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Active Vitamin D level should not be used for Prospective Studies of Cancer – Aug 2018

Serum 1,25-Dihydroxy vitamin D Level Is Inappropriate for Use in Prospective Studies of Cancer Incidence

Circulation Journal Vol.82, August 2018
William B. Grant, PhD, Sunlight, Nutrition, and Health Research Center, P.O. Box 641603 San Francisco, CA 94164-1603, USA. wbgrant at infionline.net; www.sunarc.org,

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To the Editor:
In a recent paper, Umehara and colleagues reported that baseline serum 1,25-dihydroxyvitamin D [1,25(OH)2D] levels in a 10-year follow-up study in Japan were significantly inversely correlated with all-cause, cardiovascular, and respiratory infection mortality rates but not significantly correlated with the all-cancer mortality rate.1 However, it has been found from ecological studies that cancer mortality rates are inversely correlated with solar UVB doses in Japan2 and other mid-latitude countries.3 Solar UVB exposure is the most important source of vitamin D for most people. In addition, serum 25-hydroxytamin D [25(OH)D] levels are inversely correlated with cancer incidence, especially for short follow-up times,4 and with survival after cancer diagnosis.5 The preponderance the evidence supports the UVB-vitamin D-cancer hypothesis.6

Most observational studies do not investigate the relationship between serum 1,25(OH)2D levels and cancer risk. There are at least a couple of reasons for not doing so.

  • One reason is that serum 25(OH)D levels are considered the most important index of vitamin D status, so are routinely measured.
  • The second reason, important for cancer, is that most organs can readily convert serum 25(OH)D to 1,25(OH)2D as needed via 1-a hydroxylase.7

A search of pubmed.gov found 1 paper that investigated mortality rates with respect to both serum 25(OH)D and 1,25(OH)2D levels. Although it found significantly increased risk of all-cancer mortality rates for 25(OH)D level <20 ng/mL, it found limited significant correlations with 1,25(OH)2D level after adjustment for various cancer risk-modifying factors.8

Disclosure: I receive funding from Bio-Tech Pharmacal, Inc. (Fayetteville, AR) and have received funding from the Vitamin D Society (Woodstock, ON, Canada) and the Vitamin D Council (San Luis Obispo, CA).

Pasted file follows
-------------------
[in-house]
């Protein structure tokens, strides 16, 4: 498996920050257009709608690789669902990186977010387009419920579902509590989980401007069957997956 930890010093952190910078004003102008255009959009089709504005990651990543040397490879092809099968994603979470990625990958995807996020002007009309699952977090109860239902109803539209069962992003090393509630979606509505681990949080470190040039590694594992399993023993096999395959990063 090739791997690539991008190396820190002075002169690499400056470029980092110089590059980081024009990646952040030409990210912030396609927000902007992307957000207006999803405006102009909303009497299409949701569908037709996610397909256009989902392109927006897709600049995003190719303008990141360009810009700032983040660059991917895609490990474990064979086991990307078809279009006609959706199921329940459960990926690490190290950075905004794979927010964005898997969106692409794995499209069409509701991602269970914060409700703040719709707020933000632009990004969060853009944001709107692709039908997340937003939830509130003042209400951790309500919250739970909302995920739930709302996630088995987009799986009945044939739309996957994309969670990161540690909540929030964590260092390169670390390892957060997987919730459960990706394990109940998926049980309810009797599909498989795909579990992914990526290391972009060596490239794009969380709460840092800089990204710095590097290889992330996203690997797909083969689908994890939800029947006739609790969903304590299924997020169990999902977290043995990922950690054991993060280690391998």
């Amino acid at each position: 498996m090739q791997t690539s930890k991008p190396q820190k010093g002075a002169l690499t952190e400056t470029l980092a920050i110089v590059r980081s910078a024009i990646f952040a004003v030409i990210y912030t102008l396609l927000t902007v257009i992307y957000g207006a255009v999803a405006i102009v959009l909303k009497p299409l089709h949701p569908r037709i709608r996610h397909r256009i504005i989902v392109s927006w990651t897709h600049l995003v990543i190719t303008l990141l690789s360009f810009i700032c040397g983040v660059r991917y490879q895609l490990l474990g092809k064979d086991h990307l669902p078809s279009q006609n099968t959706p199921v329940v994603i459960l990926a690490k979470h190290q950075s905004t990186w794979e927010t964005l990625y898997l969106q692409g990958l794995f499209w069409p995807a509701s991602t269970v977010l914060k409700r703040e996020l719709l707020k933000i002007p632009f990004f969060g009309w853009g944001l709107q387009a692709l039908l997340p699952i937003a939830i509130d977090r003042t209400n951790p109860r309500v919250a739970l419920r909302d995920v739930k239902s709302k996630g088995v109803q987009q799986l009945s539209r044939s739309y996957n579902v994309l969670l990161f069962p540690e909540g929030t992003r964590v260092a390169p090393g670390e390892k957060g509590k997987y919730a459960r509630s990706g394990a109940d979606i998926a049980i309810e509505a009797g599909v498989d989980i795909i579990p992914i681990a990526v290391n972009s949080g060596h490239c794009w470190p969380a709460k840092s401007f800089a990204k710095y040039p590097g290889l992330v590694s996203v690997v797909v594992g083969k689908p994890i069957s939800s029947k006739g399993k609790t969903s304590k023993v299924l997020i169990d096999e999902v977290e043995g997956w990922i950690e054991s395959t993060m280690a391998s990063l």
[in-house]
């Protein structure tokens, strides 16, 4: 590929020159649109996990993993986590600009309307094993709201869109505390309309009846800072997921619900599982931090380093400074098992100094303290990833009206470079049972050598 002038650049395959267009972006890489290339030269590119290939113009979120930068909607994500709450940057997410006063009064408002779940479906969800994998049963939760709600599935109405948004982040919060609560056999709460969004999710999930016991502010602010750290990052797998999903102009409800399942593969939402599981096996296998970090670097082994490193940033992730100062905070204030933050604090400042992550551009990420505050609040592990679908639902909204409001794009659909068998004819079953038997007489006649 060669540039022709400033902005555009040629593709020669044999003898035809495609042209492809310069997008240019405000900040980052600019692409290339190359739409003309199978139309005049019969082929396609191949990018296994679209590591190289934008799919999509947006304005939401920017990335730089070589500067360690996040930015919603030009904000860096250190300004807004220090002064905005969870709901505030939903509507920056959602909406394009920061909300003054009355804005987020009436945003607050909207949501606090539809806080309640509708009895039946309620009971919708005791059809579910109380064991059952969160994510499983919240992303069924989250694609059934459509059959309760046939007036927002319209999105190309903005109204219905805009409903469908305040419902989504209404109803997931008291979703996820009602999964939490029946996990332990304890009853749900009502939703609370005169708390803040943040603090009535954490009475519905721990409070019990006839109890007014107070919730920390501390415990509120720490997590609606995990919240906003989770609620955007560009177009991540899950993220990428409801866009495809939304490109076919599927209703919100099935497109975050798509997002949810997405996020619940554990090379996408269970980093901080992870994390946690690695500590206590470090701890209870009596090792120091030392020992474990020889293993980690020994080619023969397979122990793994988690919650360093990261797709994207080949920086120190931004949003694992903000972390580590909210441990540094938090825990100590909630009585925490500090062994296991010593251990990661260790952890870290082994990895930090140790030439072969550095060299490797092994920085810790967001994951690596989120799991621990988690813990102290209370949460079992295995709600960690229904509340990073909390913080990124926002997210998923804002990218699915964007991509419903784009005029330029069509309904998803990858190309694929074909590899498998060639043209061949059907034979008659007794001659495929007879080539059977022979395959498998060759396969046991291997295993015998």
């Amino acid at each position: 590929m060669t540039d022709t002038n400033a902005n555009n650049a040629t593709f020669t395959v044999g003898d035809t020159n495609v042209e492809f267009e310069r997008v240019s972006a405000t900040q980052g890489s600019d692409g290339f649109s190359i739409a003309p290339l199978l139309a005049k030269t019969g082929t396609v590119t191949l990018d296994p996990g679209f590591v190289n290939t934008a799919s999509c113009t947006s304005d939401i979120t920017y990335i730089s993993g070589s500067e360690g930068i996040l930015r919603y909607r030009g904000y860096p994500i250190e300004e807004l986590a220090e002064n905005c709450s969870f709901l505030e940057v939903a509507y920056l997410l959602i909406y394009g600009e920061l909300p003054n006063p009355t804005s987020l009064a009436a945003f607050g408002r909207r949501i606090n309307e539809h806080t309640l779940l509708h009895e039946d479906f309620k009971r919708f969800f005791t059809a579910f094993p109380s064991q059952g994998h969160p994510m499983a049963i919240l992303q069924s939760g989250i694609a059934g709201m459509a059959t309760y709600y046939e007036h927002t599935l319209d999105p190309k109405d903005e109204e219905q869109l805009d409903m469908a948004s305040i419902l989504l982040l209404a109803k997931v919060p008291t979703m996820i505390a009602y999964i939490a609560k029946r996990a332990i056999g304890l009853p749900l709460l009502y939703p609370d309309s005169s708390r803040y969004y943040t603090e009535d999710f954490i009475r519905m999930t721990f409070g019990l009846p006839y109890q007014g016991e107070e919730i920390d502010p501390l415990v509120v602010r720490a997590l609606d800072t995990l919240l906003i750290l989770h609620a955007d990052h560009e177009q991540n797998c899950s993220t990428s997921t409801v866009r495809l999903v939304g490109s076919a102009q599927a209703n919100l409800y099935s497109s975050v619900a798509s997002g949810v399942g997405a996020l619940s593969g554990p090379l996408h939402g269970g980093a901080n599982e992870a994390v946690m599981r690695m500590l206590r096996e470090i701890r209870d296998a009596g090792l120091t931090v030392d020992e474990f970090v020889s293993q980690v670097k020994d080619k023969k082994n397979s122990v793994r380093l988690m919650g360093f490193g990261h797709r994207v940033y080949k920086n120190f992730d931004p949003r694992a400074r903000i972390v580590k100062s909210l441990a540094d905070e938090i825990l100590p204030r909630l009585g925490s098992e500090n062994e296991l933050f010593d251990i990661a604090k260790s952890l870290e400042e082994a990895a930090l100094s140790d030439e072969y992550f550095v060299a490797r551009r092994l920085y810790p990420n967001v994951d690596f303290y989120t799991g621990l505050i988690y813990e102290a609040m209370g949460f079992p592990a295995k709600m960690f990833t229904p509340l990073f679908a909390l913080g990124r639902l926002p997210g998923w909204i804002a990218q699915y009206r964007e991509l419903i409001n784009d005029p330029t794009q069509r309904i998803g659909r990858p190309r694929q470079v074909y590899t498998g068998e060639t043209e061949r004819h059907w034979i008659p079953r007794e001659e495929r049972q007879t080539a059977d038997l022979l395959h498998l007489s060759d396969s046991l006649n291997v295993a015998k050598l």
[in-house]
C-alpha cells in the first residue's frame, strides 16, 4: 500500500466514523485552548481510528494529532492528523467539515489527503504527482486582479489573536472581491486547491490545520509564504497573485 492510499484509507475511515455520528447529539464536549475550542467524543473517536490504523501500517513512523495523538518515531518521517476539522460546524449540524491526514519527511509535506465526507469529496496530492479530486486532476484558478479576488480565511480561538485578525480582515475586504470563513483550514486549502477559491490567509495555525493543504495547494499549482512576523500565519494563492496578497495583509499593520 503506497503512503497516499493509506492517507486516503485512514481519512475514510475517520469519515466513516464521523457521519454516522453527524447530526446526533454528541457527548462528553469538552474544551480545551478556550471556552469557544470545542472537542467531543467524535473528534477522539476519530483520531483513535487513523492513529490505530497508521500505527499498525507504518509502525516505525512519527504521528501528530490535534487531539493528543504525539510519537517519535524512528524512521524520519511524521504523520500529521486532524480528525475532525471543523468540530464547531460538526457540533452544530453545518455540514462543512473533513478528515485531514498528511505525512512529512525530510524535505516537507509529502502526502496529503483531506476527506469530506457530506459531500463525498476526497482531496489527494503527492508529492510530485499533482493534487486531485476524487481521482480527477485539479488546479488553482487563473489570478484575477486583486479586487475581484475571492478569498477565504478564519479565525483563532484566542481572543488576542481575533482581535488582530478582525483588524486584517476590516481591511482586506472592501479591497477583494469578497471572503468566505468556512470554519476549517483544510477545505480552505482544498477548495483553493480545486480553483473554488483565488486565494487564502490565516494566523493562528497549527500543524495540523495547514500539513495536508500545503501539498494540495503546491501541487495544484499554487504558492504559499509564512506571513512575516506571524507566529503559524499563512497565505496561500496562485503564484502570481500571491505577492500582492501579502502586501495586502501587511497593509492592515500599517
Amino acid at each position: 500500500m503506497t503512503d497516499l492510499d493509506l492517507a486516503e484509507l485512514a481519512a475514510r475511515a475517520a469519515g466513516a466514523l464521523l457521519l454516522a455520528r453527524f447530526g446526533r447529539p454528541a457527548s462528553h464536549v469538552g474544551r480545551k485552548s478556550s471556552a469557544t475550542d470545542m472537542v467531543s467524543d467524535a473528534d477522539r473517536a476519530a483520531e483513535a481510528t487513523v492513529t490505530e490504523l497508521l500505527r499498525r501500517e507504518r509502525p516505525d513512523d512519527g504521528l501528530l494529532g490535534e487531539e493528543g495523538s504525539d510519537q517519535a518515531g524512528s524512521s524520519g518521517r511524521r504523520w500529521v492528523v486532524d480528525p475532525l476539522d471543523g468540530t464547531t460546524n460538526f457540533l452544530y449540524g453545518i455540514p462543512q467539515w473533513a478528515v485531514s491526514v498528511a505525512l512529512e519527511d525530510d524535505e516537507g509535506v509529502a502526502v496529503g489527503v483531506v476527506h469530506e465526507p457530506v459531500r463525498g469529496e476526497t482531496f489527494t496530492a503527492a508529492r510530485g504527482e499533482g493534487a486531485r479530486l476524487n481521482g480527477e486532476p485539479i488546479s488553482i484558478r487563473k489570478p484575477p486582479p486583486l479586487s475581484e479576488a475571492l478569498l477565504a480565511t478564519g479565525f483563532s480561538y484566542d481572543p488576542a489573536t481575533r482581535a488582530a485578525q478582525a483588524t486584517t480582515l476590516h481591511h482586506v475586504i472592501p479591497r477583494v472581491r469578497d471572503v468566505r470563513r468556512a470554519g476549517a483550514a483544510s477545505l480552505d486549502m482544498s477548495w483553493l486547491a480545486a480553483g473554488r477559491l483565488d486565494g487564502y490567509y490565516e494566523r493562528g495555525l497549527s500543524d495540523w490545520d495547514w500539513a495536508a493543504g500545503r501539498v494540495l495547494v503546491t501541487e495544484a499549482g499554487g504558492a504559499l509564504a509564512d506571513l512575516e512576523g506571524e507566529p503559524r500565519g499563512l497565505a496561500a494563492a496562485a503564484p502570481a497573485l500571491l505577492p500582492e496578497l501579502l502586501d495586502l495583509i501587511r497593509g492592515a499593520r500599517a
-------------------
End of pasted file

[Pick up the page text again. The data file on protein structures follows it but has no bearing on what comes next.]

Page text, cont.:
1. Umehara K, Mukai N, Hata J, Hirakawa Y, Ohara T, Yoshida D, et al. Association between serum vitamin D and all-cause and cause-specific death in a general Japanese population: The Hisayama Study. Circ J 2017; 81: 1315 -1321.
  2. Mizoue T. Ecological study of solar radiation and cancer mortality in Japan. Health Phys 2004; 87: 532 - 538.
  3. Moukayed M, Grant WB. Molecular link between vitamin D and cancer prevention. Nutrients 2013; 5: 3993 - 4023.
  4. Grant WB. 25-Hydroxyvitamin D and breast cancer, colorectal cancer, and colorectal adenomas: Case-control versus nested case-control studies. Anticancer Res 2015; 35: 1153 -1160.
  5. Li M, Chen P, Li J, Chu R, Xie D, Wang H. Review: The impacts of circulating 25-hydroxyvitamin D levels on cancer patient outcomes: A systematic review and meta-analysis. J Clin Endocrinol Metab 2014; 99: 2327 -2336.
  6. Grant WB. Roles of solar UVB and vitamin D in reducing cancer risk and increasing survival. Anticancer Res 2016; 36: 1357 -1370.
  7. Garland CF, Gorham ED, Mohr SB, Garland FC. Vitamin D for cancer prevention: Global perspective. Ann Epidemiol 2009; 19: 468 - 483.
  8. Lee DM, Vanderschueren D, Boonen S, O’Neill TW, Pendleton N, Pye SR, et al. Association of 25-hydroxyvitamin D, 1,25-dihydroxyvitamin D and parathyroid hormone with mortality among middle-aged and older European men. Age Ageing2014; 43: 528 - 535.
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